Minutes after Aroldis Chapman threw a 101 mph fastball over the head of Mike Brosseau earlier this season, manager Kevin Cash reminded the Yankees that the Rays had a “whole damn stable” of pitchers that throw 98 mph or harder on the roster.
Cash’s speech became national news and it’s something the Rays have since had fun with. The pitchers on the roster often wear a T-shirt with multiple horses on them and the position players usually refer to the bullpen as “The Stable.”
On Tuesday, the Yankees got a firsthand look at The Stable as the Rays set a new postseason record with 18 strikeouts in a nine-inning game to even the American League Division Series with a 7-5 win at Petco Park. The win also shifted the odds ever so slightly in the Rays’ favor, as teams that lost Game 1 in a best-of-five series but won Game 2 have advanced 28 of 53 times (53 percent).
“We needed a win today, we needed to find a way to win today and we did," Cash said. “Those guys, pretty gutsy performances.”
The Rays got home runs from Randy Arozarena, Mike Zunino, Manuel Margot and Austin Meadows on Tuesday, but most of the credit for the win goes to the Tampa Bay pitching staff. Tyler Glasnow got the start, allowing four runs over five-plus innings of work, but he was better than those numbers might indicate.
Glasnow began his outing with some added adrenaline. The right-hander threw a 101 mph fastball to Aaron Judge and a 101.4 mph fastball to Aaron Hicks in the first inning, the fastest recorded pitches of his career and the fastest recorded by a non-opener starting Rays pitcher since data became available in 2008. His eight pitches of 100 mph or faster are the third-most by a starter in a postseason game since ‘08.
The right-hander used his powerful fastball and his wipeout breaking ball to strike out 10 Yankees hitters, surpassing teammate Blake Snell to set a new franchise postseason record. Snell struck out nine in the Game 1 win over the Blue Jays in the Wild Card Series. The Rays have won each of Glasnow’s past 10 starts.
“With Glasnow, I mean he was just locating his fastball,” Hicks said. “By doing that, it just makes his curveball that [much] more effective. That’s pretty much throughout their whole pitching staff tonight.”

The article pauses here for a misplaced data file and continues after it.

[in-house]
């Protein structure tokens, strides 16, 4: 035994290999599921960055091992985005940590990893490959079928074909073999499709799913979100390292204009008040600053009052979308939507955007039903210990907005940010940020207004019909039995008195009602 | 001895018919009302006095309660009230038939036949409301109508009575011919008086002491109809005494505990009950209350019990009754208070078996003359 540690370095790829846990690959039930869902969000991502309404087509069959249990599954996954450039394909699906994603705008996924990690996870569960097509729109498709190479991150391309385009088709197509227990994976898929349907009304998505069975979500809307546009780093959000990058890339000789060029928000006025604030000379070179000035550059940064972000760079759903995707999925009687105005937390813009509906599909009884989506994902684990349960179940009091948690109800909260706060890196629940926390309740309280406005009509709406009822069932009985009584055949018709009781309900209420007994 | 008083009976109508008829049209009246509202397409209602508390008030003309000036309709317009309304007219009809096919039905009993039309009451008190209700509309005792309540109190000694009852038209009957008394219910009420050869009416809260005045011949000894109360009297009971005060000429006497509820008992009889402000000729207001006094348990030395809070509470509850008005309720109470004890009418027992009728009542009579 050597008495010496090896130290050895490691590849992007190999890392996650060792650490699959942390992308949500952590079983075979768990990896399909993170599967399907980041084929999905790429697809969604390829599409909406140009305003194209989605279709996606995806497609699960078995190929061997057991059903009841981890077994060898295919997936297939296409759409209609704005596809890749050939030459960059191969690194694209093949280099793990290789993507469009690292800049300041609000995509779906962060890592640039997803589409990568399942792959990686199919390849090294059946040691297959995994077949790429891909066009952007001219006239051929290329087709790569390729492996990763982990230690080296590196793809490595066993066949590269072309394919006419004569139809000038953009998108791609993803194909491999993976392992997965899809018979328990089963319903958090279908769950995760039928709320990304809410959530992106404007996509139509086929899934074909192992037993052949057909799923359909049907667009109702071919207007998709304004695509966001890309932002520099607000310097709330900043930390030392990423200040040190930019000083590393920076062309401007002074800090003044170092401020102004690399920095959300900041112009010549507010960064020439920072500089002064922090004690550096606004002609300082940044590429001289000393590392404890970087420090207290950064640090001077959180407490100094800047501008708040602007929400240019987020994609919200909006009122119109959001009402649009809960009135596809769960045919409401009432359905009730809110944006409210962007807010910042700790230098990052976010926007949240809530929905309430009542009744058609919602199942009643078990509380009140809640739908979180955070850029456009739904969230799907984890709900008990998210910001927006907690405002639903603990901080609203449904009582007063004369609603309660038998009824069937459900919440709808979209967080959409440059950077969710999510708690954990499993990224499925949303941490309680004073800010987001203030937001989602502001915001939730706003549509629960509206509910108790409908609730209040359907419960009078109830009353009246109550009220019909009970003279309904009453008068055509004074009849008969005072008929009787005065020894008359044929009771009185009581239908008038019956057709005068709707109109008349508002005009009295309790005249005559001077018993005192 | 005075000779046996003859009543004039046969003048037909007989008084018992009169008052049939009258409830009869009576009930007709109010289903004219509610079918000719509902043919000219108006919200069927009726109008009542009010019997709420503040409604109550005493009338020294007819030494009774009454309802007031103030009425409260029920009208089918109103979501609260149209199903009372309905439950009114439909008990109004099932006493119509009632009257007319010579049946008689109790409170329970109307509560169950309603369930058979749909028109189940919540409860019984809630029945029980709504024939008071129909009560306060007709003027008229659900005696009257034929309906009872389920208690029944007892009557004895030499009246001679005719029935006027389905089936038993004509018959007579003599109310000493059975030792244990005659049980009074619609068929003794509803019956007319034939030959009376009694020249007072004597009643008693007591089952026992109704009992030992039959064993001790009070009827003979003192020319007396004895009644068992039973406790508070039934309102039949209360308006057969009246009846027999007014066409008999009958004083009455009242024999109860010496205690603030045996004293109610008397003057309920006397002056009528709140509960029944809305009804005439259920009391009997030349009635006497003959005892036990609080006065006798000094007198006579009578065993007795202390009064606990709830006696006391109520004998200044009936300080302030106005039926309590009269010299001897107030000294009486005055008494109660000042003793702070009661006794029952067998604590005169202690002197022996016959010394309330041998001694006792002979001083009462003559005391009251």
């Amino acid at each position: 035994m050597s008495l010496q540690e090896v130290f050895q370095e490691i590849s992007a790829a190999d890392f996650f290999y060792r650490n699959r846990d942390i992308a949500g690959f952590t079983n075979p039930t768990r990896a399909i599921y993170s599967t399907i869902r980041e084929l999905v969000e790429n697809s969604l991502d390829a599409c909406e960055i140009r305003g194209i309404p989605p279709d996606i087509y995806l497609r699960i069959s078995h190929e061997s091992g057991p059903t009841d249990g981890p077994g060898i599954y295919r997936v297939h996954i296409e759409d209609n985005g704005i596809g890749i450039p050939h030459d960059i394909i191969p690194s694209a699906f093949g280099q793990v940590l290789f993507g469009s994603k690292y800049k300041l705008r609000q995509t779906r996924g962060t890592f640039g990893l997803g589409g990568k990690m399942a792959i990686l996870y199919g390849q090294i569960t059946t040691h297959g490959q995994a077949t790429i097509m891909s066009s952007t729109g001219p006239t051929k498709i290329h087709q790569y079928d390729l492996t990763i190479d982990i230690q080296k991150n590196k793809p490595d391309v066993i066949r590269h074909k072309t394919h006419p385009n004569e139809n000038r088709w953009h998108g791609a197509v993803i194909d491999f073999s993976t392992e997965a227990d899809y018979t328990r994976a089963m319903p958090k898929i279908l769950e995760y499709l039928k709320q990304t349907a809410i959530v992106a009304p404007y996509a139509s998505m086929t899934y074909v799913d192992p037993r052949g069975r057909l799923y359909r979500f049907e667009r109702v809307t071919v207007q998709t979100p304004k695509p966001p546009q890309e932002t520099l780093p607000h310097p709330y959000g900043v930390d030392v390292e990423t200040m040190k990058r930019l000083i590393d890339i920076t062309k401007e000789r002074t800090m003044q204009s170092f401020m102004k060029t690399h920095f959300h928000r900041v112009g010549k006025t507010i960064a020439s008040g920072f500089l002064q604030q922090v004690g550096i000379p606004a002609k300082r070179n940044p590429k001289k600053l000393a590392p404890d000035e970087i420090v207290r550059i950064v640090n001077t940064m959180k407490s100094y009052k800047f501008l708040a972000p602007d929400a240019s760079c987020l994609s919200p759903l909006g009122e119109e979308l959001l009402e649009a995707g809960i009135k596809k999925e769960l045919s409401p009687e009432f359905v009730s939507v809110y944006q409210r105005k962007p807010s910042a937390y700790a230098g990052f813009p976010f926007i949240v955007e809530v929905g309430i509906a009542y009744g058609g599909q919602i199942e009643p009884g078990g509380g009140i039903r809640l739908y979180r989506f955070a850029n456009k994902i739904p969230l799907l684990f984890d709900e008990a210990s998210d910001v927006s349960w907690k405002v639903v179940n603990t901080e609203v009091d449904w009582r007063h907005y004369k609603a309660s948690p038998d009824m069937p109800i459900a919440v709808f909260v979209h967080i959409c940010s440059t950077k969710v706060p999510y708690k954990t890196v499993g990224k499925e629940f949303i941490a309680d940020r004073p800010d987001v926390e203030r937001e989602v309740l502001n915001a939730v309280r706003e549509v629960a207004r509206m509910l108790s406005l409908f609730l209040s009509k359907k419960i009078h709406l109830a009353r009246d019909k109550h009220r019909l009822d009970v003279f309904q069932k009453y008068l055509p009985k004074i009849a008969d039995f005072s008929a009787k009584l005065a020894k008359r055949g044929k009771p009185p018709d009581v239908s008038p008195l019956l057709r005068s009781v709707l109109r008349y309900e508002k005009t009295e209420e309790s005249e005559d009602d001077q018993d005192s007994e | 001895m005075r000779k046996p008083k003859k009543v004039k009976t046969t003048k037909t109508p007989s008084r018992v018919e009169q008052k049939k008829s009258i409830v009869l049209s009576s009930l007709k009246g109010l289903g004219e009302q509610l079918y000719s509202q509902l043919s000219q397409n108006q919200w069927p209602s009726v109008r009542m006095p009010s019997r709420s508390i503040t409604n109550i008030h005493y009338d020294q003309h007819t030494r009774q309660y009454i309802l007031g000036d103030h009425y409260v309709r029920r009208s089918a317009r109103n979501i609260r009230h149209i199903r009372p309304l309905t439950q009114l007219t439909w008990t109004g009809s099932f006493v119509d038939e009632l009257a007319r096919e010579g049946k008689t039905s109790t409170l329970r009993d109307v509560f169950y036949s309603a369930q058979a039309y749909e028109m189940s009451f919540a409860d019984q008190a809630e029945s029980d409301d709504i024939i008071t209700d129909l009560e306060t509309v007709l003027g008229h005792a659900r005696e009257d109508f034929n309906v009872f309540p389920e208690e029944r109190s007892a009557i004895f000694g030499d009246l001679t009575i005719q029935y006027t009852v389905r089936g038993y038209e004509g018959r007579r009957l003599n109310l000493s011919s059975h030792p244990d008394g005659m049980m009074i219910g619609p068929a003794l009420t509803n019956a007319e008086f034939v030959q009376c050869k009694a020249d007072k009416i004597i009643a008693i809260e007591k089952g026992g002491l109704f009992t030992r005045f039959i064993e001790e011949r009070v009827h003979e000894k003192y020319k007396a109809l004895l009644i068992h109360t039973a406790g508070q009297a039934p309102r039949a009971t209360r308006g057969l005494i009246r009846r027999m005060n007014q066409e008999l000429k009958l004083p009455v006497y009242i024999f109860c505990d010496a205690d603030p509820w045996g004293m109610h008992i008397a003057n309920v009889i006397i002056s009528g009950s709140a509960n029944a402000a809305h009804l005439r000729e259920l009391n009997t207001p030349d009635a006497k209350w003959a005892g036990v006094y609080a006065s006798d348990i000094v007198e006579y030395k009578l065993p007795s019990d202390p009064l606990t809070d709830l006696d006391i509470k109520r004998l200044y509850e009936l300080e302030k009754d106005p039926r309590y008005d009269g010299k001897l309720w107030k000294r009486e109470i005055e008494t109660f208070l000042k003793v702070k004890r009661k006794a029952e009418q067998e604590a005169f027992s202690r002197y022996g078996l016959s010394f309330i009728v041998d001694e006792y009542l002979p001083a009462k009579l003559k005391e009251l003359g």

Glasnow’s outing appeared to set the tone for the Rays’ pitching staff. The fact that the right-hander was able to give the Rays five-plus and exit with the lead allowed Cash to shorten the game with the team’s best bullpen arms. Diego Castillo took over in the sixth inning and began his outing with back-to-back strikeouts of Luke Voit and Giancarlo Stanton.
Castillo ran into some trouble in the seventh by walking the first two batters, but Nick Anderson, the top horse in the stable, came in and shut the door. Anderson, who allowed just one of his 14 inherited runners to score this season, struck out Gary Sanchez, DJ LeMahieu and Judge to quell the threat. Anderson pitched a clean eighth inning and was efficient in the process, needing just 22 pitches, which should keep him available for Wednesday’s pivotal Game 3.
“He’s been pretty special for us,” Cash said. “He doesn’t let the intensity of the environment get to him. I think that’s what you see up there with the strike-throwing. It’s just attack, the entire time. He has a knack for attacking the top of the zone, which is tough to get to and it’s really tough to lay off because they are strikes more times than not.”
After Anderson, the Rays went to Pete Fairbanks, who has been the third-best option out of the bullpen this season, to close out the game. Fairbanks immediately ran into some trouble, walking the first two batters of the game. With trouble brewing, the Rays had Ryan Thompson warming in the bullpen, but Cash stuck with Fairbanks -- and the right-hander responded.
Fairbanks struck out Clint Frazier swinging on a 99 mph fastball on the outside corner for the first out, following it up with another punchout against Sanchez before getting Judge to ground out to help the Rays even the series.
“I thought we gave ourselves a chance offensively with a lot of heavy at-bats, a lot of quality at-bats,” said Yankees manager Aaron Boone. “Tonight, it just resulted in some strikeouts, which the Rays are gonna have those nights every now and then against you, even when you’re at your best.”
Despite allowing five runs, the Game 2 win was the blueprint to success for the Rays in this series. The offense scored five early runs, allowing the starter to go at least five innings before turning it over to the bullpen, shortening the game. Combining the regular season and postseason, the Rays are 31-1, 28-0 and 34-0 when leading after six, seven and eight innings, respectively. Tampa Bay is going to need two more wins just like Tuesday’s in order to advance.
“For us to be able to bounce back today was huge,” Meadows said. “Especially for our pitching staff, give the credit to them. It was a huge game tonight. We obviously don’t want to go down 2-0, so for us to even up the series and build that momentum into tomorrow, I think was huge.”